Book Review: Under the Banner of Heaven: A Story of Violent Faith by Jon Krakauer

Heaven - Krakauer

Under the Banner of Heaven: A Story of Violent Faith

By Jon Krakauer

My Rating: 3 Stars

Under the Banner of Heaven: A Story of Violent Faith by Jon Krakauer is the exploration of faith in mormonism. I thought this book was going to be more centered on the events that would lead Ron and Dan Lafferty to viciously murder their sister-in-law and niece and while Krakauer does thoroughly go through the events leading up to and after the murders, he spends a great deal of the book giving very detailed history of mormonism. A large portion of the book was spent discussing Joseph Smith Jr. the founder of mormonism and the struggle this new religion went through to find a place to call their own where they wouldn’t be persecuted. In addition, there is a great deal of time spent discussing polygamy and how this one practice would divide the Mormon church and make them outcasts within American society. At the end of the book, Krakauer comes full circle bringing the reader back to Ron and Dan Lafferty and their lives at the time of the book publication date.

This book started off great. I couldn’t put it down. In fact, I had to start reading something else because I felt myself becoming a bit obsessed with the book. I wanted to discuss it with everyone and anyone. My coworkers at the library I work at, finally asked me to stop talking about it so I knew there was a problem. Unfortunately, the book kind of lost steam and I found myself getting a bit bored in large parts of it. I don’t know how Krakauer kept all the people straight when doing his research. Everyone seemed to be related to each other and taking everyone as their spouse and promising their children as the spouse of someone else. Plus I found it hard to keep all the names straight because so many people had the same first name. Perhaps a family tree would have been helpful to refer to when reading later in the book.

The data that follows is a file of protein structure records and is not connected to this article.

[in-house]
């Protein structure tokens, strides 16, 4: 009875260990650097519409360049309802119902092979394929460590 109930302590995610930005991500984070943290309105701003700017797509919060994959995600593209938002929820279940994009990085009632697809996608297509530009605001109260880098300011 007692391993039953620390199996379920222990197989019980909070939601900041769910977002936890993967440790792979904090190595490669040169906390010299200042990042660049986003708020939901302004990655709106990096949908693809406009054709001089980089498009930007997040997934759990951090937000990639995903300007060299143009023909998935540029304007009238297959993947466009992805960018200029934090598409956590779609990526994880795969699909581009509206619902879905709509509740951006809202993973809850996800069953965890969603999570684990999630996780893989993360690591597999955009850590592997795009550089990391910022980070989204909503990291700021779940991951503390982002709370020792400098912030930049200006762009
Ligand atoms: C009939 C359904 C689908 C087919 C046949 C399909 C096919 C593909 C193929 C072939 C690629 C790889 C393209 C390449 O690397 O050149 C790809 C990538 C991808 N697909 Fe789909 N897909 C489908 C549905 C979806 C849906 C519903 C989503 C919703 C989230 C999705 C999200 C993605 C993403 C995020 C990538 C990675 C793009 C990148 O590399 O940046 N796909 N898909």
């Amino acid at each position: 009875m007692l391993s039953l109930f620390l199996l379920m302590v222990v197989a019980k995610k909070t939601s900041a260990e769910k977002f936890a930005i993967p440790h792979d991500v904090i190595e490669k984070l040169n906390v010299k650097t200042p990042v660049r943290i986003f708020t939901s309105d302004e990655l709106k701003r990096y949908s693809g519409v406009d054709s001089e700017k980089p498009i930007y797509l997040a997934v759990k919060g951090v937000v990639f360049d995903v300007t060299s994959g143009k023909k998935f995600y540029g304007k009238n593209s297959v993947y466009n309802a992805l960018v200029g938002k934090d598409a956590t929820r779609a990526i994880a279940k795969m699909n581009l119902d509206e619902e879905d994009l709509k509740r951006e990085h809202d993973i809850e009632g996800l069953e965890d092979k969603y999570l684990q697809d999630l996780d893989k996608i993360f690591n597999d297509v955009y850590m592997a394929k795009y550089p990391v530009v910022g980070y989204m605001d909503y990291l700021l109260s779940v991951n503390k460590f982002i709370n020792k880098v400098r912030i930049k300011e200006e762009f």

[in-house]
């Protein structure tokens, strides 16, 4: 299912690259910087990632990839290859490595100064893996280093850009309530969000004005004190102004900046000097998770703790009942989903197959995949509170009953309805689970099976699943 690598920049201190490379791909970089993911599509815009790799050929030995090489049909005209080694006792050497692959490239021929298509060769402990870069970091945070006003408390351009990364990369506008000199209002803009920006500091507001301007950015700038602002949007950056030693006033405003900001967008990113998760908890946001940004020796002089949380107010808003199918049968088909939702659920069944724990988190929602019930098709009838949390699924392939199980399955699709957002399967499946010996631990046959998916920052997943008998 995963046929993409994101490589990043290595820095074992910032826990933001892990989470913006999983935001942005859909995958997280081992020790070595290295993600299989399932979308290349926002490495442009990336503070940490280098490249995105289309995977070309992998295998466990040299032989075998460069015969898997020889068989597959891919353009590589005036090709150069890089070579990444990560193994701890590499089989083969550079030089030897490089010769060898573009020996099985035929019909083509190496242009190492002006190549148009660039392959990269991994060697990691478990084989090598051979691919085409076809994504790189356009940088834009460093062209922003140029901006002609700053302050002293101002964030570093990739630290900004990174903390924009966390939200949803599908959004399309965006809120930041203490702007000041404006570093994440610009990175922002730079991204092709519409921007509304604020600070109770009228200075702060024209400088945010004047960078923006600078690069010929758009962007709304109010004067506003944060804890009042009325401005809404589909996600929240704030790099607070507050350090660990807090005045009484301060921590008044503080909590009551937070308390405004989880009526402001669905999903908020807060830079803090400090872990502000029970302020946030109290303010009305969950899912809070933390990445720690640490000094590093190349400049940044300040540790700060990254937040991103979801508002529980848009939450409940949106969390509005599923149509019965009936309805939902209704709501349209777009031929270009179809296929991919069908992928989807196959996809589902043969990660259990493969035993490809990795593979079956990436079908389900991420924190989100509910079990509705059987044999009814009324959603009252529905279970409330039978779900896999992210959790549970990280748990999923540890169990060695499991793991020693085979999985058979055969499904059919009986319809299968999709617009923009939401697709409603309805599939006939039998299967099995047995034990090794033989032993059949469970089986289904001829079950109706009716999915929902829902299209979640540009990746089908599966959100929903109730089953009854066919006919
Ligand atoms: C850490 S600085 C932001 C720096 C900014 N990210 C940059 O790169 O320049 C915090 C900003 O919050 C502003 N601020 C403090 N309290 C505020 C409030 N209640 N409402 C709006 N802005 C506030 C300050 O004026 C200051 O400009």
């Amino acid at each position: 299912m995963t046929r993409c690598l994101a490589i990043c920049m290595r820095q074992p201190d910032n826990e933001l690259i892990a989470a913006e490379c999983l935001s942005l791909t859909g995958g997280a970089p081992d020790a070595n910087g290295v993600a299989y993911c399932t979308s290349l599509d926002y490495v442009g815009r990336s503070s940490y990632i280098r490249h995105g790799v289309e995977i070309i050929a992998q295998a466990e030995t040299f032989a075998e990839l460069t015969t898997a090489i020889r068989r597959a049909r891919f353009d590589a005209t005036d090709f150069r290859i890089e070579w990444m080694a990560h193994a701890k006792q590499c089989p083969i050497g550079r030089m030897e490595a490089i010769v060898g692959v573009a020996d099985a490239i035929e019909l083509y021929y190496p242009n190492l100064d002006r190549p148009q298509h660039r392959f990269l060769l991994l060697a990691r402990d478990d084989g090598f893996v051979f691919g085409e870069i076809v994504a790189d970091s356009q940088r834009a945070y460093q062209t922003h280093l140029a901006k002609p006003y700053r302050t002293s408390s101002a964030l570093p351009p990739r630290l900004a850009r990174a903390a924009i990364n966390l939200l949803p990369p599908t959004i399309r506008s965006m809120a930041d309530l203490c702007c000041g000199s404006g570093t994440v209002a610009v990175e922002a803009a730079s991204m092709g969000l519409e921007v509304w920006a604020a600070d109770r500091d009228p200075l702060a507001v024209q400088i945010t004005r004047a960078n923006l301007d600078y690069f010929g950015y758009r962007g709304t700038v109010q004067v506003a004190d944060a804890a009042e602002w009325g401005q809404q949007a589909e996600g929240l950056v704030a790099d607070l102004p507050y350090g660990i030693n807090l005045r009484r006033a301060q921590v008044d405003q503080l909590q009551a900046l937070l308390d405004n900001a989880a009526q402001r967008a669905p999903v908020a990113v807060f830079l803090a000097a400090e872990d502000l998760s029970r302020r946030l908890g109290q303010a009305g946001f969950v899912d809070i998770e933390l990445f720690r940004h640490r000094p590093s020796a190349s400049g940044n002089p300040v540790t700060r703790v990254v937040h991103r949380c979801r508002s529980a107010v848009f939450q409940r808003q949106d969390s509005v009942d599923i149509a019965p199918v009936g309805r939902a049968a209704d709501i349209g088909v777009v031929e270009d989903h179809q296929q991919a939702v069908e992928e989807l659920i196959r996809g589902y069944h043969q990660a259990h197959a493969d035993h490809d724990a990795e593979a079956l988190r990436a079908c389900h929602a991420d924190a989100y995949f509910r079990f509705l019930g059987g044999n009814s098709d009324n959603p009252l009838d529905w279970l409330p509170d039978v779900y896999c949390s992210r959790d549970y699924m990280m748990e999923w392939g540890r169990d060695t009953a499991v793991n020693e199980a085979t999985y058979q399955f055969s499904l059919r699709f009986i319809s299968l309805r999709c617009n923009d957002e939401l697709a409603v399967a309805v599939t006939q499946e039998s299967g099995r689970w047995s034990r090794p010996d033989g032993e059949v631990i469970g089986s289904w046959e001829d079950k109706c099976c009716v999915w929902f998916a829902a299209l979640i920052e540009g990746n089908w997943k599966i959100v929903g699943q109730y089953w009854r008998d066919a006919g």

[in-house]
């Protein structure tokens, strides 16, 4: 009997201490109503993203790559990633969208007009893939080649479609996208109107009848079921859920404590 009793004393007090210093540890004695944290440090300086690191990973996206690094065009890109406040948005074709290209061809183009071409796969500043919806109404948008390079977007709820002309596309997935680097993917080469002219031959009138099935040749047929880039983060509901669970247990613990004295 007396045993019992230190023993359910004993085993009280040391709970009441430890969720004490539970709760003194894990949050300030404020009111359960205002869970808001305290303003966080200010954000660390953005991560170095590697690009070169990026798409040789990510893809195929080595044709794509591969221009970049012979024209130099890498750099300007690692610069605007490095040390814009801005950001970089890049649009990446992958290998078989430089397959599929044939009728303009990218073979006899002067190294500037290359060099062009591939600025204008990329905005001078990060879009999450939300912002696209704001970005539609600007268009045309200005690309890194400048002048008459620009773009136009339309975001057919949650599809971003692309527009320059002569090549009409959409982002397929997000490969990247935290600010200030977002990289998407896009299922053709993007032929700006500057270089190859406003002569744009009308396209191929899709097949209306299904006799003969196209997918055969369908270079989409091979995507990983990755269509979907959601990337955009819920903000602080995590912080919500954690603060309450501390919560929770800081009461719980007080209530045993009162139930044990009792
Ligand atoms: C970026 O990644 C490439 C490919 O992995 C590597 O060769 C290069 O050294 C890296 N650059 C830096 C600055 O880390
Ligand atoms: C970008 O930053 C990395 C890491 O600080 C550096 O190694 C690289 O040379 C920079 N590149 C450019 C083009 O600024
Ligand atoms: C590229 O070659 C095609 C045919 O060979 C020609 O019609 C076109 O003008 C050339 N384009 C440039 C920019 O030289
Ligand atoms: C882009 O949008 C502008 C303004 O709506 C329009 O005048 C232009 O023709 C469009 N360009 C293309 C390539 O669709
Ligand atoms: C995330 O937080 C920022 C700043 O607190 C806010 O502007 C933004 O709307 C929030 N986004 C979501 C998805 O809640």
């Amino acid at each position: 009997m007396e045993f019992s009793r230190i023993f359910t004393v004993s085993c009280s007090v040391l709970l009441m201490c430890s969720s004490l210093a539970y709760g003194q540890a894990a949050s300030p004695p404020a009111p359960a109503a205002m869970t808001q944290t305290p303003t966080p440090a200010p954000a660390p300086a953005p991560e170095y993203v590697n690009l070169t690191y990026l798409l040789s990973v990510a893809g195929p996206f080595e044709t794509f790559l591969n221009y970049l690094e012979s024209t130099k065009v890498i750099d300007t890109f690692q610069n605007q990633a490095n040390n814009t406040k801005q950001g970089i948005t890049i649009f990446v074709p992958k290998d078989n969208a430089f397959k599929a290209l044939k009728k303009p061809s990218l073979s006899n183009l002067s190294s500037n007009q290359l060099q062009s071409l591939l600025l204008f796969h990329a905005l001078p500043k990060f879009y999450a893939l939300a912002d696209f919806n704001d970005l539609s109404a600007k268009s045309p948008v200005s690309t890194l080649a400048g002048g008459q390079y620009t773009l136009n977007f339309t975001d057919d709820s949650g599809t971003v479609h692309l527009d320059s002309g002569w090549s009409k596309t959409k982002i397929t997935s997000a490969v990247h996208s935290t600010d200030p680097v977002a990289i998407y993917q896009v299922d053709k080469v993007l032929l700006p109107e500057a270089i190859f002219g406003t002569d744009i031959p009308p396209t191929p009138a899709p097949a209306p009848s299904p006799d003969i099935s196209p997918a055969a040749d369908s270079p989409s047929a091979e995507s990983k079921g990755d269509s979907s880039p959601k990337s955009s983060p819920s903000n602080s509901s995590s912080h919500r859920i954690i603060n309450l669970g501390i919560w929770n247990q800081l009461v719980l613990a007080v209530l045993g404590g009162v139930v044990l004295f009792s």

Large parts of this book are about Mormon history, and while I understand why Krakauer had to delve into the history of Mormonism and spend some time on Joseph Smith Jr. I felt that too much of the book was devoted to these topics and that’s not what I wanted from this book. I thought more of this book would be about the actual murders but sadly that wasn’t the case.

I did however, find the parts about the saints trying to find a place to settle, fascinating and most intriguing. I never knew there was so much animosity toward Mormons and just how violent of a history the religion had in America. I’m not sure why I never considered this since most religions encounter significant resistance from other more established religions, especially in areas where the religion has been set for a great deal of time. I found it fascinating that America, a country which was settled by Europeans who were fleeing religious persecution in Europe would be so violent and bitter toward a new religion.

Throughout the book, I couldn’t help but consider the idea of faith. It’s an interesting concept to simply have faith in something with little or no evidence of fact or truth. Blind faith can make for a very violent and volatile situation and Krakauer does an exceptional job of showing this throughout this book by discussing the history of the Mormon religion.

Overall, this was a fascinating read. It provided me a historical overview of a religion I knew very little about. Krakauer focused mostly on the fundamentalist aspect of Mormonism today and how polygamy played a vital role in dividing the saints into what is now mainstream Mormonism and Mormon fundamentalism. This is certainly worth the read if you are interested in learning more about fundamentalist mormons and some of the events in Mormon history that has largely been forgotten by America.

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